Download links and information about Descarga Oriental by Maurice El Medioni. This album was released in 2006 and it belongs to World Music, Pop genres. It contains 9 tracks with total duration of 01:02:10 minutes.
|Artist:||Maurice El Medioni|
|Genre:||World Music, Pop|
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|2.||Je n'aime que toi (featuring Roberto Rodriguez)||5:15|
|4.||Oh! Ma belle||5:28|
|5.||Tu naurais jamais du||7:06|
|6.||Moi je t'aime toujours (featuring Roberto Rodriguez)||6:40|
|8.||Comme tu as change||5:31|
|9.||C'était il y a longtemps||7:26|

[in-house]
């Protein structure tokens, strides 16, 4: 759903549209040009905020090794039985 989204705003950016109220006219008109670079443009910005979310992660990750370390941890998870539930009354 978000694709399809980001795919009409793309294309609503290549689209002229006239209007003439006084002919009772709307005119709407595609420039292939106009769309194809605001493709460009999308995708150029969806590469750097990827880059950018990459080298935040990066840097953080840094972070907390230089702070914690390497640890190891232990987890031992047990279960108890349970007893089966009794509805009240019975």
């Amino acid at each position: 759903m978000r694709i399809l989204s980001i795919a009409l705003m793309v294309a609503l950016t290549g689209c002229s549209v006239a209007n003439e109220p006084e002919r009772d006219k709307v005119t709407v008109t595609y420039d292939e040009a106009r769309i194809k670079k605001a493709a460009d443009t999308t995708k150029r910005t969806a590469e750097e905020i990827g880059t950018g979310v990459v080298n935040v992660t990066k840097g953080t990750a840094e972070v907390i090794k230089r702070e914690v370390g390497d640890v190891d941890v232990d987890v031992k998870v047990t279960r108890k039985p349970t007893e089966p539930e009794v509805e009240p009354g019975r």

On first thought, one might be hard-pressed to find a common ground between Algerian raï music and Latin jazz. But for the pianist Maurice el Medioni, an Algerian-born Jew who left his home for France decades ago as an exile, and the Cuban-born, New York-based percussionist Roberto Rodriguez, the link connecting North Africa and Cuba is a direct one — by way of Spanish Andalusia. World music fusion exercises are more common all the time, and cultural distinctions often become so blurred that the sources are obscured rather than accented. Not on Descarga Oriental: The New York Sessions, though: a septuagenarian at the time this was recorded, el Medioni's so-called "PianOriental" keyboard lines find the ideal balance between his raï heritage — the flamenco-influenced pop-folk style originated in Oran, Algeria and was in large part popularized by el Medioni — and the more familiar Afro-Cuban rhythms in which Rodriguez excels. The compositions all emanate from el Medioni, who first played Latin music as a teenager when Puerto Rican soldiers sat in with him in the cafes of Oran. But perhaps because Rodriguez arranged and produced the session, and presumably brought in the supporting musicians, the set tends to tilt more toward the Latin half of the equation than the North African. Instruments native to both Cuba (trés) and North Africa (darbuka) are incorporated into the mix, and elements of Spanish, French, and Jewish idioms all pop in and out. But the album's generous reliance on Latin-style trumpet soloing, Rodriguez's swinging rhythms, and el Medioni's career-long interest in Latin music, anchors the jams and never takes them too far from the island whose music has so influenced these players. It's an invigorating, inspired pairing, for sure, and one that makes even more sense when heard than when presented theoretically on paper.